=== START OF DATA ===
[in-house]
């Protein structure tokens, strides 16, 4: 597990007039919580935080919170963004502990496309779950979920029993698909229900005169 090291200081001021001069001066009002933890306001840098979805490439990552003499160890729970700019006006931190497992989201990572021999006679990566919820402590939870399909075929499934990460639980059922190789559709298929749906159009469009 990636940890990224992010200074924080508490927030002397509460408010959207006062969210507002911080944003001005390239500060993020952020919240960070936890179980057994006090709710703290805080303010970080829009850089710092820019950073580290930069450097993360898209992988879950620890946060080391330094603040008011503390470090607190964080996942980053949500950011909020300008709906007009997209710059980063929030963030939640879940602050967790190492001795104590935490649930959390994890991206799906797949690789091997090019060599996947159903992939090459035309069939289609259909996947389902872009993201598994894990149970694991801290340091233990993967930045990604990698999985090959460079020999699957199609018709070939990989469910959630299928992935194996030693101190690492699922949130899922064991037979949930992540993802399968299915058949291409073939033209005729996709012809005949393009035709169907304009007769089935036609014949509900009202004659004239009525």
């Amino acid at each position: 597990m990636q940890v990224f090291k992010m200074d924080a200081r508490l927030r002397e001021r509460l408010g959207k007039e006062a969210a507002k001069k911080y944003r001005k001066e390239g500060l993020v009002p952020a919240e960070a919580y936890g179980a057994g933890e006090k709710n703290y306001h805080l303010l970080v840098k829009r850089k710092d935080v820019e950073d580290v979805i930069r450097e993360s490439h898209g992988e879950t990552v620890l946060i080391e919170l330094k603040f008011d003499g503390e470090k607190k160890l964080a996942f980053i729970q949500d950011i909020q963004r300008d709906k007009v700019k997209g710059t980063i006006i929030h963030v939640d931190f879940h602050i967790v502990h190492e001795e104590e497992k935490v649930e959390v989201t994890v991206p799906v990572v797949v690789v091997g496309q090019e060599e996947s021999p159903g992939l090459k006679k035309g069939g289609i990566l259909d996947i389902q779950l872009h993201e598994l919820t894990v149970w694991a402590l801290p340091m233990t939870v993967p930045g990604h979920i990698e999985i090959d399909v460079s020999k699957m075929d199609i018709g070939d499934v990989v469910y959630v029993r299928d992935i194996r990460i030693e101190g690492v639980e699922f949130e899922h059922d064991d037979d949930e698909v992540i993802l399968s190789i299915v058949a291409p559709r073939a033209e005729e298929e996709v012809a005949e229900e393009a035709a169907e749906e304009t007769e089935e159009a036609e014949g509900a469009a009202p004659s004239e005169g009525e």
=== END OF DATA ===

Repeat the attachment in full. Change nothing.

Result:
[in-house]
């Protein structure tokens, strides 16, 4: 597990007039919580935080919170963004502990496309779950979920029993698909229900005169 090291200081001021001069001066009002933890306001840098979805490439990552003499160890729970700019006006931190497992989201990572021999006679990566919820402590939870399909075929499934990460639980059922190789559709298929749906159009469009 990636940890990224992010200074924080508490927030002397509460408010959207006062969210507002911080944003001005390239500060993020952020919240960070936890179980057994006090709710703290805080303010970080829009850089710092820019950073580290930069450097993360898209992988879950620890946060080391330094603040008011503390470090607190964080996942980053949500950011909020300008709906007009997209710059980063929030963030939640879940602050967790190492001795104590935490649930959390994890991206799906797949690789091997090019060599996947159903992939090459035309069939289609259909996947389902872009993201598994894990149970694991801290340091233990993967930045990604990698999985090959460079020999699957199609018709070939990989469910959630299928992935194996030693101190690492699922949130899922064991037979949930992540993802399968299915058949291409073939033209005729996709012809005949393009035709169907304009007769089935036609014949509900009202004659004239009525």
């Amino acid at each position: 597990m990636q940890v990224f090291k992010m200074d924080a200081r508490l927030r002397e001021r509460l408010g959207k007039e006062a969210a507002k001069k911080y944003r001005k001066e390239g500060l993020v009002p952020a919240e960070a919580y936890g179980a057994g933890e006090k709710n703290y306001h805080l303010l970080v840098k829009r850089k710092d935080v820019e950073d580290v979805i930069r450097e993360s490439h898209g992988e879950t990552v620890l946060i080391e919170l330094k603040f008011d003499g503390e470090k607190k160890l964080a996942f980053i729970q949500d950011i909020q963004r300008d709906k007009v700019k997209g710059t980063i006006i929030h963030v939640d931190f879940h602050i967790v502990h190492e001795e104590e497992k935490v649930e959390v989201t994890v991206p799906v990572v797949v690789v091997g496309q090019e060599e996947s021999p159903g992939l090459k006679k035309g069939g289609i990566l259909d996947i389902q779950l872009h993201e598994l919820t894990v149970w694991a402590l801290p340091m233990t939870v993967p930045g990604h979920i990698e999985i090959d399909v460079s020999k699957m075929d199609i018709g070939d499934v990989v469910y959630v029993r299928d992935i194996r990460i030693e101190g690492v639980e699922f949130e899922h059922d064991d037979d949930e698909v992540i993802l399968s190789i299915v058949a291409p559709r073939a033209e005729e298929e996709v012809a005949e229900e393009a035709a169907e749906e304009t007769e089935e159009a036609e014949g509900a469009a009202p004659s004239e005169g009525e």